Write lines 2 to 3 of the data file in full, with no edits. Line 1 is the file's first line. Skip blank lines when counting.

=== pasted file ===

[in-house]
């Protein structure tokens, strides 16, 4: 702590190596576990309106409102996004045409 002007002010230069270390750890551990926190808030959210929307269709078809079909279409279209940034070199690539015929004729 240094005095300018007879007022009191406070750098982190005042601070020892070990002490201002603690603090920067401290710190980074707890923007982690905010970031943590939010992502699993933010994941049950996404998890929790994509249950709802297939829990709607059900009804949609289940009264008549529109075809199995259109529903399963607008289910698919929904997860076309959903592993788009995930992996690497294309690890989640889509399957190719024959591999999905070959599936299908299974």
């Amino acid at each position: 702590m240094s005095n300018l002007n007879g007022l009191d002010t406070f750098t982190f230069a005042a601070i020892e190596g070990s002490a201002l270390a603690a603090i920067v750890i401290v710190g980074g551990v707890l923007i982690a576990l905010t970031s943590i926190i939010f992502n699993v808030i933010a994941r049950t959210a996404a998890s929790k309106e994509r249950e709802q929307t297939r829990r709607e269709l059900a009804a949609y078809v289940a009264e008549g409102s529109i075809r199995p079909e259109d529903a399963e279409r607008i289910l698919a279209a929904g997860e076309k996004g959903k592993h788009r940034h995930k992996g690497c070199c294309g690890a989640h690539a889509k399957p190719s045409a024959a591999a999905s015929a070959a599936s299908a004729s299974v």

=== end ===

């Protein structure tokens, strides 16, 4: 702590190596576990309106409102996004045409 002007002010230069270390750890551990926190808030959210929307269709078809079909279409279209940034070199690539015929004729 240094005095300018007879007022009191406070750098982190005042601070020892070990002490201002603690603090920067401290710190980074707890923007982690905010970031943590939010992502699993933010994941049950996404998890929790994509249950709802297939829990709607059900009804949609289940009264008549529109075809199995259109529903399963607008289910698919929904997860076309959903592993788009995930992996690497294309690890989640889509399957190719024959591999999905070959599936299908299974």
């Amino acid at each position: 702590m240094s005095n300018l002007n007879g007022l009191d002010t406070f750098t982190f230069a005042a601070i020892e190596g070990s002490a201002l270390a603690a603090i920067v750890i401290v710190g980074g551990v707890l923007i982690a576990l905010t970031s943590i926190i939010f992502n699993v808030i933010a994941r049950t959210a996404a998890s929790k309106e994509r249950e709802q929307t297939r829990r709607e269709l059900a009804a949609y078809v289940a009264e008549g409102s529109i075809r199995p079909e259109d529903a399963e279409r607008i289910l698919a279209a929904g997860e076309k996004g959903k592993h788009r940034h995930k992996g690497c070199c294309g690890a989640h690539a889509k399957p190719s045409a024959a591999a999905s015929a070959a599936s299908a004729s299974v």